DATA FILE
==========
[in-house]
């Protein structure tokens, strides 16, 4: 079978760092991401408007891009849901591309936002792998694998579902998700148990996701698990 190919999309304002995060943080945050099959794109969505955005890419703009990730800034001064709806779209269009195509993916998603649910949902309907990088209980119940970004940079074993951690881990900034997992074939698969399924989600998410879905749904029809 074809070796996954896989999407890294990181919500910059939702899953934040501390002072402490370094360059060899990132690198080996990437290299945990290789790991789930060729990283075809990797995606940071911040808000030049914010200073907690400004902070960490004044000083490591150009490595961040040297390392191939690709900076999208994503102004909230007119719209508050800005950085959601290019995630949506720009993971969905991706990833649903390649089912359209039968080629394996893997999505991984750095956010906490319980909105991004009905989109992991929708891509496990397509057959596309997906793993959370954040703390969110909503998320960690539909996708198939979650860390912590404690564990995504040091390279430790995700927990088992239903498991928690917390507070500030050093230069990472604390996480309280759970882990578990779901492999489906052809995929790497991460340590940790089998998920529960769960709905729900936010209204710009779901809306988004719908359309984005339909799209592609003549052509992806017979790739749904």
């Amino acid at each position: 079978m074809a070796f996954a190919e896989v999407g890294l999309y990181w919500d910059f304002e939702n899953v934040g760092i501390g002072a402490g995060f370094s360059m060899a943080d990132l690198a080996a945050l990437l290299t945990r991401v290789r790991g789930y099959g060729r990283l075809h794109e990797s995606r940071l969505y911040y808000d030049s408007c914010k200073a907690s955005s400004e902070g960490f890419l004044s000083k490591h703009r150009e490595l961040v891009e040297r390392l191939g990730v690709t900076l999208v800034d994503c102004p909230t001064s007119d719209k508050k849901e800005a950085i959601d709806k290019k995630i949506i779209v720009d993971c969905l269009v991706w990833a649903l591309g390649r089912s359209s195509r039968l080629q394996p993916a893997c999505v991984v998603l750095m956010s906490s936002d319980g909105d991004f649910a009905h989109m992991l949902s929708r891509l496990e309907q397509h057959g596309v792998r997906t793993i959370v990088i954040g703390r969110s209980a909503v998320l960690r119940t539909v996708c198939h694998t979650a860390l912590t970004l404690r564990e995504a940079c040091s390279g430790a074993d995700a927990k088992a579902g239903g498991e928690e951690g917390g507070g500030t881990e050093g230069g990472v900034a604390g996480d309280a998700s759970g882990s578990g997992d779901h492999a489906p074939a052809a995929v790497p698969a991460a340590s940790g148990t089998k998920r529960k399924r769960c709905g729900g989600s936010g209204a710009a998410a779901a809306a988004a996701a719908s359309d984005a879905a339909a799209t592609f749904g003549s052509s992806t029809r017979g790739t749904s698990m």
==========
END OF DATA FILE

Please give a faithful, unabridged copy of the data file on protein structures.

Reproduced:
[in-house]
């Protein structure tokens, strides 16, 4: 079978760092991401408007891009849901591309936002792998694998579902998700148990996701698990 190919999309304002995060943080945050099959794109969505955005890419703009990730800034001064709806779209269009195509993916998603649910949902309907990088209980119940970004940079074993951690881990900034997992074939698969399924989600998410879905749904029809 074809070796996954896989999407890294990181919500910059939702899953934040501390002072402490370094360059060899990132690198080996990437290299945990290789790991789930060729990283075809990797995606940071911040808000030049914010200073907690400004902070960490004044000083490591150009490595961040040297390392191939690709900076999208994503102004909230007119719209508050800005950085959601290019995630949506720009993971969905991706990833649903390649089912359209039968080629394996893997999505991984750095956010906490319980909105991004009905989109992991929708891509496990397509057959596309997906793993959370954040703390969110909503998320960690539909996708198939979650860390912590404690564990995504040091390279430790995700927990088992239903498991928690917390507070500030050093230069990472604390996480309280759970882990578990779901492999489906052809995929790497991460340590940790089998998920529960769960709905729900936010209204710009779901809306988004719908359309984005339909799209592609003549052509992806017979790739749904």
């Amino acid at each position: 079978m074809a070796f996954a190919e896989v999407g890294l999309y990181w919500d910059f304002e939702n899953v934040g760092i501390g002072a402490g995060f370094s360059m060899a943080d990132l690198a080996a945050l990437l290299t945990r991401v290789r790991g789930y099959g060729r990283l075809h794109e990797s995606r940071l969505y911040y808000d030049s408007c914010k200073a907690s955005s400004e902070g960490f890419l004044s000083k490591h703009r150009e490595l961040v891009e040297r390392l191939g990730v690709t900076l999208v800034d994503c102004p909230t001064s007119d719209k508050k849901e800005a950085i959601d709806k290019k995630i949506i779209v720009d993971c969905l269009v991706w990833a649903l591309g390649r089912s359209s195509r039968l080629q394996p993916a893997c999505v991984v998603l750095m956010s906490s936002d319980g909105d991004f649910a009905h989109m992991l949902s929708r891509l496990e309907q397509h057959g596309v792998r997906t793993i959370v990088i954040g703390r969110s209980a909503v998320l960690r119940t539909v996708c198939h694998t979650a860390l912590t970004l404690r564990e995504a940079c040091s390279g430790a074993d995700a927990k088992a579902g239903g498991e928690e951690g917390g507070g500030t881990e050093g230069g990472v900034a604390g996480d309280a998700s759970g882990s578990g997992d779901h492999a489906p074939a052809a995929v790497p698969a991460a340590s940790g148990t089998k998920r529960k399924r769960c709905g729900g989600s936010g209204a710009a998410a779901a809306a988004a996701a719908s359309d984005a879905a339909a799209t592609f749904g003549s052509s992806t029809r017979g790739t749904s698990m």